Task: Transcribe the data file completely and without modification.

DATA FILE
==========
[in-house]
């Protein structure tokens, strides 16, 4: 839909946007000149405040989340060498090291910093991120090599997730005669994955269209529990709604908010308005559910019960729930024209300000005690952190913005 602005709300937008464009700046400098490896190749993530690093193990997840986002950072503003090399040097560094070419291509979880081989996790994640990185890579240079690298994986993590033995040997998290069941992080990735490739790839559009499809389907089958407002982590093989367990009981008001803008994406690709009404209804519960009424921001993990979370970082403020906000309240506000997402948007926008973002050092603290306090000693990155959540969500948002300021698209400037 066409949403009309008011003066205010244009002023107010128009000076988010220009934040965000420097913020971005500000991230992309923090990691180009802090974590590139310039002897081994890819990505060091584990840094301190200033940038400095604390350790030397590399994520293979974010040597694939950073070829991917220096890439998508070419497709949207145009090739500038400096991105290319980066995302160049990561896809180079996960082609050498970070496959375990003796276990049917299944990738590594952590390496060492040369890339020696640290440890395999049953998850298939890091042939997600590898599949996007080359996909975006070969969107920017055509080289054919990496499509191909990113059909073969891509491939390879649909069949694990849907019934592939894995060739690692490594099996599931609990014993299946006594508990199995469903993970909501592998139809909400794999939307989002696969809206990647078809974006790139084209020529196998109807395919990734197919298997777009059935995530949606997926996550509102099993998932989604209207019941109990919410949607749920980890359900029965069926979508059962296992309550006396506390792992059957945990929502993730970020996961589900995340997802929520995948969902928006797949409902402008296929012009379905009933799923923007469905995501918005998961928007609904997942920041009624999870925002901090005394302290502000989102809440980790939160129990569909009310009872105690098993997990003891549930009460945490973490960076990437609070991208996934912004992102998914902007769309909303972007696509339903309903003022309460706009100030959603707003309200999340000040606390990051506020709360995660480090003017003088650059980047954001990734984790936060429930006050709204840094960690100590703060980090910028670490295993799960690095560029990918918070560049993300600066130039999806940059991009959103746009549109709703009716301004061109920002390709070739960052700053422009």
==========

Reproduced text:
[in-house]
């Protein structure tokens, strides 16, 4: 839909946007000149405040989340060498090291910093991120090599997730005669994955269209529990709604908010308005559910019960729930024209300000005690952190913005 602005709300937008464009700046400098490896190749993530690093193990997840986002950072503003090399040097560094070419291509979880081989996790994640990185890579240079690298994986993590033995040997998290069941992080990735490739790839559009499809389907089958407002982590093989367990009981008001803008994406690709009404209804519960009424921001993990979370970082403020906000309240506000997402948007926008973002050092603290306090000693990155959540969500948002300021698209400037 066409949403009309008011003066205010244009002023107010128009000076988010220009934040965000420097913020971005500000991230992309923090990691180009802090974590590139310039002897081994890819990505060091584990840094301190200033940038400095604390350790030397590399994520293979974010040597694939950073070829991917220096890439998508070419497709949207145009090739500038400096991105290319980066995302160049990561896809180079996960082609050498970070496959375990003796276990049917299944990738590594952590390496060492040369890339020696640290440890395999049953998850298939890091042939997600590898599949996007080359996909975006070969969107920017055509080289054919990496499509191909990113059909073969891509491939390879649909069949694990849907019934592939894995060739690692490594099996599931609990014993299946006594508990199995469903993970909501592998139809909400794999939307989002696969809206990647078809974006790139084209020529196998109807395919990734197919298997777009059935995530949606997926996550509102099993998932989604209207019941109990919410949607749920980890359900029965069926979508059962296992309550006396506390792992059957945990929502993730970020996961589900995340997802929520995948969902928006797949409902402008296929012009379905009933799923923007469905995501918005998961928007609904997942920041009624999870925002901090005394302290502000989102809440980790939160129990569909009310009872105690098993997990003891549930009460945490973490960076990437609070991208996934912004992102998914902007769309909303972007696509339903309903003022309460706009100030959603707003309200999340000040606390990051506020709360995660480090003017003088650059980047954001990734984790936060429930006050709204840094960690100590703060980090910028670490295993799960690095560029990918918070560049993300600066130039999806940059991009959103746009549109709703009716301004061109920002390709070739960052700053422009």